Copper surges above $9,000 as investors bet on post-pandemic supply squeeze
Copper for delivery in three months' time rose 2.1% to settle at $9,097 a tonne in London after touching $9,269.50, the highest since 2011
Copper rose above $9,000 a tonne for the first time in nine years, taking another step closer to an all-time high set in 2011 as investors bet that supply tightness will increase as the world recovers from the pandemic.
Copper is surging amid a broad rally in commodities from iron ore to nickel, while oil has gained more than 20% in 2021. The bellwether industrial metal has doubled since a nadir in March, boosted by rapidly tightening physical markets, prospects for rebounding economic growth and the expectation that a years-long era of low inflation in key economies may be ending.
Investors are also piling into copper on a bet that demand will surge in the coming years as governments unleash unprecedented stimulus programmes targeting renewable energy and electric-vehicle infrastructure, which will require huge volumes of the raw material.
“The list of bullish factors for copper is extremely long,” Max Layton, head of EMEA commodities research at Citigroup, said by phone from London. “A lot of the most bullish developments are really going to play out in the next few months, and therefore we think it’s going to be sooner rather than later that it gets to $10,000.”
In some areas of the physical copper market, supply conditions are the tightest in years and may come under even more pressure as smelters in top consumer China face shrinking profit margins for processing raw ore into refined metal. Copper treatment charges, an indicator of refining margins, are at $45.50 a tonne, the lowest since 2012. One leading supplier is considering cutting output, in a potential blow to buyers.
Surging prices are a boost for miners, driving up stock prices and raising the prospect of more blockbuster returns to shareholders. Jiangxi Copper, China’s top producer, gained as much as 20% in Hong Kong to the highest level since 2012, while US producer Freeport-McMoran closed at the highest since 2014 on Friday.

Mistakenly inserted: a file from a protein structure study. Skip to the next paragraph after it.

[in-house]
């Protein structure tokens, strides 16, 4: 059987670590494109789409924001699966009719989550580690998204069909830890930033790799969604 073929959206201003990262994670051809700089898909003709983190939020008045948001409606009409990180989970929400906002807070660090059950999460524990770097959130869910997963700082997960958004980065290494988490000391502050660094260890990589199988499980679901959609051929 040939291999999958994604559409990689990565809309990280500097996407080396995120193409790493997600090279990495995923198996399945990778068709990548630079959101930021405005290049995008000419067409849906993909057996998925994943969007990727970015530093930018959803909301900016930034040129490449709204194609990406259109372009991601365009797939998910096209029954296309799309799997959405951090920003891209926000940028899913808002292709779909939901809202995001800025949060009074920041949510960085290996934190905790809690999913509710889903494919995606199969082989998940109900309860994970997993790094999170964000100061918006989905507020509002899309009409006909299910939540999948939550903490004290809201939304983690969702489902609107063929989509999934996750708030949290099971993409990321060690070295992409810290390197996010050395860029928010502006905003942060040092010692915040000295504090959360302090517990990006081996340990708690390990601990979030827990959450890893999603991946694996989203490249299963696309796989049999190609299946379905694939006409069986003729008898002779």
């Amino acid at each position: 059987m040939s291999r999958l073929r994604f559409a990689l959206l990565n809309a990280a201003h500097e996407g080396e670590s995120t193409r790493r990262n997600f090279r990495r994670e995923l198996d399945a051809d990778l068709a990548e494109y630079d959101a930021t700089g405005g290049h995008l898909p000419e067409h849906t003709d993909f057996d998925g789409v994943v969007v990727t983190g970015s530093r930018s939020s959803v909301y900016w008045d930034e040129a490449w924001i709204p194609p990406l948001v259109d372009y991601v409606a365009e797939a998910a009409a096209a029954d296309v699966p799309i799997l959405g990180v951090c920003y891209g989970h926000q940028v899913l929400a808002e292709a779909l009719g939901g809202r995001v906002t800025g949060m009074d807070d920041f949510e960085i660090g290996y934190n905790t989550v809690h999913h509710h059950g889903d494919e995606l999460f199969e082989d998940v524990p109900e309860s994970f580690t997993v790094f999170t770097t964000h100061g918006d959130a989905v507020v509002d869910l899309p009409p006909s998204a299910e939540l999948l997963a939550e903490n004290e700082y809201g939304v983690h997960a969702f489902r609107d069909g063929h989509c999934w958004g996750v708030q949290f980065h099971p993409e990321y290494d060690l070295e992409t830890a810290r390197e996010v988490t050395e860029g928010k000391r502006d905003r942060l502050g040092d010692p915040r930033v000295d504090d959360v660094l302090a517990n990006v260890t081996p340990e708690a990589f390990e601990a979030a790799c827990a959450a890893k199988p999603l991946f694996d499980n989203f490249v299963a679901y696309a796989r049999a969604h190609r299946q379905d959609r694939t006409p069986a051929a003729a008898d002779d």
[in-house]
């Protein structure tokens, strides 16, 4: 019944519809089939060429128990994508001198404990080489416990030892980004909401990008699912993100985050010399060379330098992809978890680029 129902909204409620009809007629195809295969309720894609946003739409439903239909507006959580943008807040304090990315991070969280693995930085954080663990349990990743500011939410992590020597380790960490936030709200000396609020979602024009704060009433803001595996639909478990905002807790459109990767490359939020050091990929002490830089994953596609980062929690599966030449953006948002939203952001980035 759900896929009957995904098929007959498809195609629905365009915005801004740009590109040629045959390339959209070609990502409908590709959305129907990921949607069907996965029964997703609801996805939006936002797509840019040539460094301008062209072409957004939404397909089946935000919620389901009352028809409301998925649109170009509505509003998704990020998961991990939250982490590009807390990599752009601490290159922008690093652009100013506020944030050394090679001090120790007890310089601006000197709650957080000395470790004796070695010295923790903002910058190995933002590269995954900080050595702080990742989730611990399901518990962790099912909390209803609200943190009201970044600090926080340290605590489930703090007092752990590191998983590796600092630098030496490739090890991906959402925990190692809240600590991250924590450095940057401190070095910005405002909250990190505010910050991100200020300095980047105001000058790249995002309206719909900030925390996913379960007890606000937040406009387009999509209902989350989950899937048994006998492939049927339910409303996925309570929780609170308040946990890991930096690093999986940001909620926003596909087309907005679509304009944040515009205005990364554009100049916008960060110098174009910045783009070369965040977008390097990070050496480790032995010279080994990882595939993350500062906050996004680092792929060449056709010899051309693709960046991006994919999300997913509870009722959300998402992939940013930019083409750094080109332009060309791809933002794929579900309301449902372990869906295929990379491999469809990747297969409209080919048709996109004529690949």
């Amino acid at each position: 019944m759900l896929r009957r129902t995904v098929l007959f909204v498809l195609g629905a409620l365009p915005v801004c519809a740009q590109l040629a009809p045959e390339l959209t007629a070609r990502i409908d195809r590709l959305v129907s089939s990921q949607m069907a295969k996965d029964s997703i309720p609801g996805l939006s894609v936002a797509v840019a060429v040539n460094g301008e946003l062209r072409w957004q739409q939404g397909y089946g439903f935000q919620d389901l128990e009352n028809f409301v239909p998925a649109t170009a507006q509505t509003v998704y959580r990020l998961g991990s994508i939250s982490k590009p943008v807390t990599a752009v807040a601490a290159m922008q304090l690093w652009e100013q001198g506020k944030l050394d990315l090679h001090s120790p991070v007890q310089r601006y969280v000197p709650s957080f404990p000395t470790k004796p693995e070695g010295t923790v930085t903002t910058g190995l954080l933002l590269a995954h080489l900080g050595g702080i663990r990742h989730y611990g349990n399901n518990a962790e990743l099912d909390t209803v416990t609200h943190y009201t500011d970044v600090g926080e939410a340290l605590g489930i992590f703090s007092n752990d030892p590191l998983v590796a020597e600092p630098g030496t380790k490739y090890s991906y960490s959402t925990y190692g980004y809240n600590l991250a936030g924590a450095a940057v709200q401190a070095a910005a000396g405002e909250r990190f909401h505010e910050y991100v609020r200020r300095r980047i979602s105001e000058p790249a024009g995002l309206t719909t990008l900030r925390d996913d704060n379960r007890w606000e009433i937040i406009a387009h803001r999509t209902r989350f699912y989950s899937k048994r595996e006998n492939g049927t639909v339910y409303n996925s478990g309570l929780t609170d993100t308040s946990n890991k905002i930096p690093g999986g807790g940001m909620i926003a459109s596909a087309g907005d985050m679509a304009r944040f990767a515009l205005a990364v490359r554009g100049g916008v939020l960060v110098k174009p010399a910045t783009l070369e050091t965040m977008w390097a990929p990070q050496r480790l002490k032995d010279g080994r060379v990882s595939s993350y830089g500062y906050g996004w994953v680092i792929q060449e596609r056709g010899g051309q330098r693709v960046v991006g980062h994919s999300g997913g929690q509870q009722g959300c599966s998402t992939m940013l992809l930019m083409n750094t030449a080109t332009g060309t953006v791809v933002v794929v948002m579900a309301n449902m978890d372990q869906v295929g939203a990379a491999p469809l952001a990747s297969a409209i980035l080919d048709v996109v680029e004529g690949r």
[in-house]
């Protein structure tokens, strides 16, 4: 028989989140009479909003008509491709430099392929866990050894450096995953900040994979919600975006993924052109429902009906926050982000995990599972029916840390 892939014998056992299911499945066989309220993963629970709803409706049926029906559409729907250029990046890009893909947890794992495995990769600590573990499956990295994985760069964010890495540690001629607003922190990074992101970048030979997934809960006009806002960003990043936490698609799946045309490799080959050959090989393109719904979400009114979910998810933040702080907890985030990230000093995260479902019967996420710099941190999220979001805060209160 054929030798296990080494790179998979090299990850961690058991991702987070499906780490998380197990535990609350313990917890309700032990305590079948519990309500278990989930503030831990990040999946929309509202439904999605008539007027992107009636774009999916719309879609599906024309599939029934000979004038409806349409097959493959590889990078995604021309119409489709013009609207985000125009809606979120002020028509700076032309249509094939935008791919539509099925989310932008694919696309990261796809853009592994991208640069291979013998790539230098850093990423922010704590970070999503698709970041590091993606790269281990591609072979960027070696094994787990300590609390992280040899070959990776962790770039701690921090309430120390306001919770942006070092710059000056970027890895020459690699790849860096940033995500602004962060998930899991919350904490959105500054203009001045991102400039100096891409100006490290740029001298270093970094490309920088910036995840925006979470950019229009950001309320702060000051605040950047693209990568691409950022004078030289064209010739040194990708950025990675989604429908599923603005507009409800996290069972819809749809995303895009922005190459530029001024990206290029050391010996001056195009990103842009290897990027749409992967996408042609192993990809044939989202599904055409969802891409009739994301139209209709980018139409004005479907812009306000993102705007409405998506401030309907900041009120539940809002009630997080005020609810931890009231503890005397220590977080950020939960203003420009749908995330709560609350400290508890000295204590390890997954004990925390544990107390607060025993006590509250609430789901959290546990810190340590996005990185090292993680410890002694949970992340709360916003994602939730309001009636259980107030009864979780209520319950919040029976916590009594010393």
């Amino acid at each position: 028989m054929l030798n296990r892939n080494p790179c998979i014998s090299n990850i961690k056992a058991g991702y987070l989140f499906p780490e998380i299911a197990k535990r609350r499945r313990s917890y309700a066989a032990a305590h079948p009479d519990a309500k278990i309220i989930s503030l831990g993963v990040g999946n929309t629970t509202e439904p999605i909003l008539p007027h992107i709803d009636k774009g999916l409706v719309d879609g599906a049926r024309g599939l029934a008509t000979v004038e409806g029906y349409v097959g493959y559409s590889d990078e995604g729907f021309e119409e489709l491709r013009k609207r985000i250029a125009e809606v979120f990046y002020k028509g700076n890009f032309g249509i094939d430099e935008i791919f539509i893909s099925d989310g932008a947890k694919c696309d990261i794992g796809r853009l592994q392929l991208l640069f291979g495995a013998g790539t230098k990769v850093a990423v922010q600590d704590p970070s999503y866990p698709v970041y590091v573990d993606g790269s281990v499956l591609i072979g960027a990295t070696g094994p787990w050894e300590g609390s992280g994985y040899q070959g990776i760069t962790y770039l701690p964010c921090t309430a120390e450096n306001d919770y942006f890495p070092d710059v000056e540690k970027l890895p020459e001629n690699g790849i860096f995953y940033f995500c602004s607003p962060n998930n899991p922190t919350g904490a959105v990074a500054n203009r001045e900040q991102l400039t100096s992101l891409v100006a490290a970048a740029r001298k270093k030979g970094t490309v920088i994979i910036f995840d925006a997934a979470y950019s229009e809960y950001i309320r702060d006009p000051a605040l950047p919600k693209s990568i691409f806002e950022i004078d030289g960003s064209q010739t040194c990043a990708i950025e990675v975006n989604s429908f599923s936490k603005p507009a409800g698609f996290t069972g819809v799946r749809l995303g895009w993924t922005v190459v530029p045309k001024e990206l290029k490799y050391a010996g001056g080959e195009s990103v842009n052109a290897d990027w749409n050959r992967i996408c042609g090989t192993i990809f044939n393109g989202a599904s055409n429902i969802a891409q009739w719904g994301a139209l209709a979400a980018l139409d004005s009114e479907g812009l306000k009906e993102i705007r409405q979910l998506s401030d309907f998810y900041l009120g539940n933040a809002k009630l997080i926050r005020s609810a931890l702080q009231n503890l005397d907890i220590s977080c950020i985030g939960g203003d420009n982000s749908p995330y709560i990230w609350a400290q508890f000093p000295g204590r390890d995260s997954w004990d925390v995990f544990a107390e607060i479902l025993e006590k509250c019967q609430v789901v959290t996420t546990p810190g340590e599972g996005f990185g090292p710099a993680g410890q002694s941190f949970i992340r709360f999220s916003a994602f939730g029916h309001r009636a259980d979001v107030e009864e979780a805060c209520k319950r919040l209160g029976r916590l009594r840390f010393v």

With inflation expectations already increasing around the world, the sharp rally in commodities including copper could soon start filtering into the price of end-use goods, raising costs for governments with big infrastructure spending plans.
The risk of faster inflation has prompted a sell-off in bonds globally, with the benchmark 10-year US Treasury yield jumping to the highest in about a year on Monday. The gap between 5-year and 30-year yields reached the widest since October 2014, moving past yet another historic level on signs of strength in the reflation trade.
Wilting real returns in the bond markets could drive further inflows into copper, creating an inflation feedback loop and intensifying the clamour for hard assets as prices rise.
There are already signs of emerging tightness on the London Metal Exchange, as spot contracts trade at a premium to futures. That pattern, known as backwardation, was a feature of the market during a record-breaking boom in Chinese demand in 2020, and suggests that spot demand is once again outpacing supply as exchange inventories run low.
Copper for delivery in three months' time rose 2.1% to settle at $9,097 a tonne in London after touching $9,269.50, the highest since 2011. The metal is on pace for an unprecedented 11th straight monthly gain. The current price record of $10,190 was reached in February 2011.
In China, the SHFE contract hit the daily limit. Most other metals rose, with tin climbing to the highest since 2011.
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